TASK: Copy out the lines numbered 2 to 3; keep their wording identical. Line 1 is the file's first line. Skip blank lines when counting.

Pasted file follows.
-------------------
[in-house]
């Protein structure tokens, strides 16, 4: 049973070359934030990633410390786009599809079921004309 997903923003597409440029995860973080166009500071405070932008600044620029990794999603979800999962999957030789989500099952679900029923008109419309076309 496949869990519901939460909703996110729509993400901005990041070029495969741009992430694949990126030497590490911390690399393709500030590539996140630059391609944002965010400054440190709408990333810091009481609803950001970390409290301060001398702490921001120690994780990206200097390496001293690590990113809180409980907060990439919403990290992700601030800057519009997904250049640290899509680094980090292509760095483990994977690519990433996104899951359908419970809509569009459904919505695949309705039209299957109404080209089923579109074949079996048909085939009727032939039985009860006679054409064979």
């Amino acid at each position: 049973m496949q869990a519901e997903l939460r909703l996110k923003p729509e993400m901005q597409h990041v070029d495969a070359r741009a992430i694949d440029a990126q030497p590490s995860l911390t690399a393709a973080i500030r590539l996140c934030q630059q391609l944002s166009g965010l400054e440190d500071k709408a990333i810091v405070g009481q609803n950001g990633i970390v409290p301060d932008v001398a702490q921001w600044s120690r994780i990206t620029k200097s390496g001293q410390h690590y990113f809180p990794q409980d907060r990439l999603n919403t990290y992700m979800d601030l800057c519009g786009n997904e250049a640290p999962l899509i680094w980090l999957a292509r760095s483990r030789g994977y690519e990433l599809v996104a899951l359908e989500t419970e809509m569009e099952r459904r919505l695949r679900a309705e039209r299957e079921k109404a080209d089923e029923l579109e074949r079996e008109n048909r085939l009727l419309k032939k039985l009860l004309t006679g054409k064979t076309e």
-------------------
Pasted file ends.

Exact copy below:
């Protein structure tokens, strides 16, 4: 049973070359934030990633410390786009599809079921004309 997903923003597409440029995860973080166009500071405070932008600044620029990794999603979800999962999957030789989500099952679900029923008109419309076309 496949869990519901939460909703996110729509993400901005990041070029495969741009992430694949990126030497590490911390690399393709500030590539996140630059391609944002965010400054440190709408990333810091009481609803950001970390409290301060001398702490921001120690994780990206200097390496001293690590990113809180409980907060990439919403990290992700601030800057519009997904250049640290899509680094980090292509760095483990994977690519990433996104899951359908419970809509569009459904919505695949309705039209299957109404080209089923579109074949079996048909085939009727032939039985009860006679054409064979």
């Amino acid at each position: 049973m496949q869990a519901e997903l939460r909703l996110k923003p729509e993400m901005q597409h990041v070029d495969a070359r741009a992430i694949d440029a990126q030497p590490s995860l911390t690399a393709a973080i500030r590539l996140c934030q630059q391609l944002s166009g965010l400054e440190d500071k709408a990333i810091v405070g009481q609803n950001g990633i970390v409290p301060d932008v001398a702490q921001w600044s120690r994780i990206t620029k200097s390496g001293q410390h690590y990113f809180p990794q409980d907060r990439l999603n919403t990290y992700m979800d601030l800057c519009g786009n997904e250049a640290p999962l899509i680094w980090l999957a292509r760095s483990r030789g994977y690519e990433l599809v996104a899951l359908e989500t419970e809509m569009e099952r459904r919505l695949r679900a309705e039209r299957e079921k109404a080209d089923e029923l579109e074949r079996e008109n048909r085939l009727l419309k032939k039985l009860l004309t006679g054409k064979t076309e």